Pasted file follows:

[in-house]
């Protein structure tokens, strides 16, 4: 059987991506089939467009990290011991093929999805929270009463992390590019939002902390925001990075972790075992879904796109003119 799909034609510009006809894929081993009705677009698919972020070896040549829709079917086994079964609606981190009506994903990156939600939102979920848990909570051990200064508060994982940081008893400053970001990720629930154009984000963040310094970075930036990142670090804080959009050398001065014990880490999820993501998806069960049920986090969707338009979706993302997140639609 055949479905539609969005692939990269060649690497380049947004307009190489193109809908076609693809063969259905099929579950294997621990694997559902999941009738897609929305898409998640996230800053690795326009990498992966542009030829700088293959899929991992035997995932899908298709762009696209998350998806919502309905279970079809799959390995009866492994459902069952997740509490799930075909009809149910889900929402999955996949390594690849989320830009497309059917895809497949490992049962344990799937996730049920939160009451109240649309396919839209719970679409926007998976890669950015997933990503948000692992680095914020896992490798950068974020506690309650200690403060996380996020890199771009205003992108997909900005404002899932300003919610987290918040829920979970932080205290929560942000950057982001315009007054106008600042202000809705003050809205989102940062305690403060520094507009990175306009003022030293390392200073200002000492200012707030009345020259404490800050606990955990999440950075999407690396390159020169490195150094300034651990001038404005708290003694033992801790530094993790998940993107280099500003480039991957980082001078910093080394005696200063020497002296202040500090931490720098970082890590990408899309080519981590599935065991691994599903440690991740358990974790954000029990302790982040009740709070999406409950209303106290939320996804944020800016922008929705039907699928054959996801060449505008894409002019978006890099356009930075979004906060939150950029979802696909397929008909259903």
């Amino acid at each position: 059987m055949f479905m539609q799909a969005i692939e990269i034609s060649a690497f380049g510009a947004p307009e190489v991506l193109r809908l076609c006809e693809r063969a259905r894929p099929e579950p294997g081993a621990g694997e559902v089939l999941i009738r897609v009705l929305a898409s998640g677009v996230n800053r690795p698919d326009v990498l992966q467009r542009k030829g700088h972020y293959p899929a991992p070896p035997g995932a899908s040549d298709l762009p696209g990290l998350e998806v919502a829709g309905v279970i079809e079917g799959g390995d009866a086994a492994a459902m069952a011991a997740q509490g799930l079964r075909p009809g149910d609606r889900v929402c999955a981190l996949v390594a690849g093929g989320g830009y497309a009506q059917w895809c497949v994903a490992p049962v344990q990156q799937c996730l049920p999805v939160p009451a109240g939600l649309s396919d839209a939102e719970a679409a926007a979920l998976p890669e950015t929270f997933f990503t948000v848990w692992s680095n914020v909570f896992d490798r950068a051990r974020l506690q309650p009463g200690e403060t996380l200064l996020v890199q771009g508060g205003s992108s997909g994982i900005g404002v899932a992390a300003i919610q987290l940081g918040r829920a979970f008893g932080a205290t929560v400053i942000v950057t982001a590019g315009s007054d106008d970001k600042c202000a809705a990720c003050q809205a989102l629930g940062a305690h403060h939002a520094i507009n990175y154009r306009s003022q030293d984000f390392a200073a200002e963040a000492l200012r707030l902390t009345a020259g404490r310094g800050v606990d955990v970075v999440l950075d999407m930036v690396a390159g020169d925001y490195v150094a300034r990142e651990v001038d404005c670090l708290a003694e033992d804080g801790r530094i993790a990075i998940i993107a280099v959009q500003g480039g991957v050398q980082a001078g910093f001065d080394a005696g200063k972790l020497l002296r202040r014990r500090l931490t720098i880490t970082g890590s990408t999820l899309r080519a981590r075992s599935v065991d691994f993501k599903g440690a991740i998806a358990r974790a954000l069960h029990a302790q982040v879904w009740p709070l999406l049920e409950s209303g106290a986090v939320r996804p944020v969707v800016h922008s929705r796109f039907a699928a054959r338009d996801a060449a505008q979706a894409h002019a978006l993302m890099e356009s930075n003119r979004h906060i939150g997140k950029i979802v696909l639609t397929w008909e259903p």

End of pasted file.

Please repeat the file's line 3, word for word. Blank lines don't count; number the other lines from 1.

């Amino acid at each position: 059987m055949f479905m539609q799909a969005i692939e990269i034609s060649a690497f380049g510009a947004p307009e190489v991506l193109r809908l076609c006809e693809r063969a259905r894929p099929e579950p294997g081993a621990g694997e559902v089939l999941i009738r897609v009705l929305a898409s998640g677009v996230n800053r690795p698919d326009v990498l992966q467009r542009k030829g700088h972020y293959p899929a991992p070896p035997g995932a899908s040549d298709l762009p696209g990290l998350e998806v919502a829709g309905v279970i079809e079917g799959g390995d009866a086994a492994a459902m069952a011991a997740q509490g799930l079964r075909p009809g149910d609606r889900v929402c999955a981190l996949v390594a690849g093929g989320g830009y497309a009506q059917w895809c497949v994903a490992p049962v344990q990156q799937c996730l049920p999805v939160p009451a109240g939600l649309s396919d839209a939102e719970a679409a926007a979920l998976p890669e950015t929270f997933f990503t948000v848990w692992s680095n914020v909570f896992d490798r950068a051990r974020l506690q309650p009463g200690e403060t996380l200064l996020v890199q771009g508060g205003s992108s997909g994982i900005g404002v899932a992390a300003i919610q987290l940081g918040r829920a979970f008893g932080a205290t929560v400053i942000v950057t982001a590019g315009s007054d106008d970001k600042c202000a809705a990720c003050q809205a989102l629930g940062a305690h403060h939002a520094i507009n990175y154009r306009s003022q030293d984000f390392a200073a200002e963040a000492l200012r707030l902390t009345a020259g404490r310094g800050v606990d955990v970075v999440l950075d999407m930036v690396a390159g020169d925001y490195v150094a300034r990142e651990v001038d404005c670090l708290a003694e033992d804080g801790r530094i993790a990075i998940i993107a280099v959009q500003g480039g991957v050398q980082a001078g910093f001065d080394a005696g200063k972790l020497l002296r202040r014990r500090l931490t720098i880490t970082g890590s990408t999820l899309r080519a981590r075992s599935v065991d691994f993501k599903g440690a991740i998806a358990r974790a954000l069960h029990a302790q982040v879904w009740p709070l999406l049920e409950s209303g106290a986090v939320r996804p944020v969707v800016h922008s929705r796109f039907a699928a054959r338009d996801a060449a505008q979706a894409h002019a978006l993302m890099e356009s930075n003119r979004h906060i939150g997140k950029i979802v696909l639609t397929w008909e259903p």